On the water

      In 2008, major flooding wreaked havoc in the Midwest.

   "Since 1993, we haven't had that kind of flooding," recalls Missouri State Water Patrol (MSWP) Sgt. Gerald Jerry Callahan. On March 16 flash flooding began through the smaller streams and lasted through April. In June, the Mississippi and Missouri came out of their banks. "By the end of July, we had 9 inches of rain," recalls Callahan. "Mark Twain Lake was at its highest level. We got a lot of calls for rescue and evacuations."

   During this time officers trained and equipped in marine patrol came into view. Agencies like the MSWP prove they are invaluable not only during natural disasters, but also on a daily basis, as they strive to keep water areas safe. Other agencies like the United States Coast Guard and the Oregon State Marine Board (OSMB) assist in this mission as well.

Missouri State Water Patrol

   Created in 1959 as the Missouri State Boat Commission, MSWP officers had no law enforcement status. The nine original officers were neither certified nor armed. Celebrating their Golden Anniversary in 2009, MSWP now boasts 97 law enforcement-certified, uniformed officers. Although the officers have statewide jurisdiction, they predominately stay within their "original jurisdiction," the water. MSWP patrols over 272,770 acres of lakes, 5,500 miles of shorelines, 519 miles of the Mississippi River and 533 miles of the Missouri River. It also patrols major reservoirs and countless smaller tributaries and float streams.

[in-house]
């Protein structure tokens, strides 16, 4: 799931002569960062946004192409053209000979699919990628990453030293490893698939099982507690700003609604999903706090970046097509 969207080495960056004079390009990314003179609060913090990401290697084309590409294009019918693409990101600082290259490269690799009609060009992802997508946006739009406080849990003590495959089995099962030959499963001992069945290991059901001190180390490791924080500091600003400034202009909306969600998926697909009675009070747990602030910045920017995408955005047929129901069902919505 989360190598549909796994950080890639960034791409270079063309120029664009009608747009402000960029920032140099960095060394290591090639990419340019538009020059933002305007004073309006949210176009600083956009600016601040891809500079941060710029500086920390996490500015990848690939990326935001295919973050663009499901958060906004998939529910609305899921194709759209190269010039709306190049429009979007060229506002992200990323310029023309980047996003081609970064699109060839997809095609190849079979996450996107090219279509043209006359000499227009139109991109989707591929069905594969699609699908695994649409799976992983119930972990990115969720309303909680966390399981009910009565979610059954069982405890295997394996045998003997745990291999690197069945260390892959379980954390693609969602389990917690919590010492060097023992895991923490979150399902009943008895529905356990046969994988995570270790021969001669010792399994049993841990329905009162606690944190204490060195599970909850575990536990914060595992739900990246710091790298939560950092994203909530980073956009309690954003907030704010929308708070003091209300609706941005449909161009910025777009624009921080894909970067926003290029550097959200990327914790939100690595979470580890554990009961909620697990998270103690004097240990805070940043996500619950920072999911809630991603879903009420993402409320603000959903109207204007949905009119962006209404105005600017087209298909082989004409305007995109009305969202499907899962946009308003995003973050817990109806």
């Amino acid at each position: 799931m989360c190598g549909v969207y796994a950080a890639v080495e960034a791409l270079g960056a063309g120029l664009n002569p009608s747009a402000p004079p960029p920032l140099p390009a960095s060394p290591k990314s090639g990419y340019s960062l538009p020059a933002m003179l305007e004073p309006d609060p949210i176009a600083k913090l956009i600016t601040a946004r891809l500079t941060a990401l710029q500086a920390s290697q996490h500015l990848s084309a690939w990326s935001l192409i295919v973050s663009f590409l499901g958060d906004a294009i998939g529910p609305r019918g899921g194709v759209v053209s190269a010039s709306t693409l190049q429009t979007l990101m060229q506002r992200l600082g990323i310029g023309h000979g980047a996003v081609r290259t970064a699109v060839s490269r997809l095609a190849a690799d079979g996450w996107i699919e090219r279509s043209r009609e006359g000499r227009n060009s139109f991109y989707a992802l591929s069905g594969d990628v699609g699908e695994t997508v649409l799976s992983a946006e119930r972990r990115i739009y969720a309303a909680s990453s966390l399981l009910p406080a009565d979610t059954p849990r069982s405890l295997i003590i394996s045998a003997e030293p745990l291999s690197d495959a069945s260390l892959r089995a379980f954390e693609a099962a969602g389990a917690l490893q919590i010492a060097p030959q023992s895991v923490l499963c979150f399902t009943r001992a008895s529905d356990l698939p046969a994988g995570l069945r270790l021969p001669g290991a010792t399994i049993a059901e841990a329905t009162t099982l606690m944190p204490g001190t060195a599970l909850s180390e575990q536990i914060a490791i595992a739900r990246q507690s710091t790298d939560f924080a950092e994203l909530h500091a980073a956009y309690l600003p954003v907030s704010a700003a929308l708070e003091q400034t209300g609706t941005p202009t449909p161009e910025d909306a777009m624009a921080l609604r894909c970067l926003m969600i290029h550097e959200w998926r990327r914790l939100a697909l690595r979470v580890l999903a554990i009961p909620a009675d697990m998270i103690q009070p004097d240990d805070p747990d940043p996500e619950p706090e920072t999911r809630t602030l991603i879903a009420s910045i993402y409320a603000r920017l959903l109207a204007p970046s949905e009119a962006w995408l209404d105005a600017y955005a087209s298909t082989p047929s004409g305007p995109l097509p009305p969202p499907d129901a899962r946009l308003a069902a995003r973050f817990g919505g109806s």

MSWP officers handle additional duties; a dive team performs underwater recovery of drown victims and searches for evidence. Callahan calls them the "official homeland security team for the state of Missouri." Local counties use the unit for criminal evidence dives. MSWP also has a K-9 unit and an accident reconstruction team. "Our department is divided into six sections throughout the state," Callahan explains. "Each district has someone who is a criminal investigator who has gone through extra training."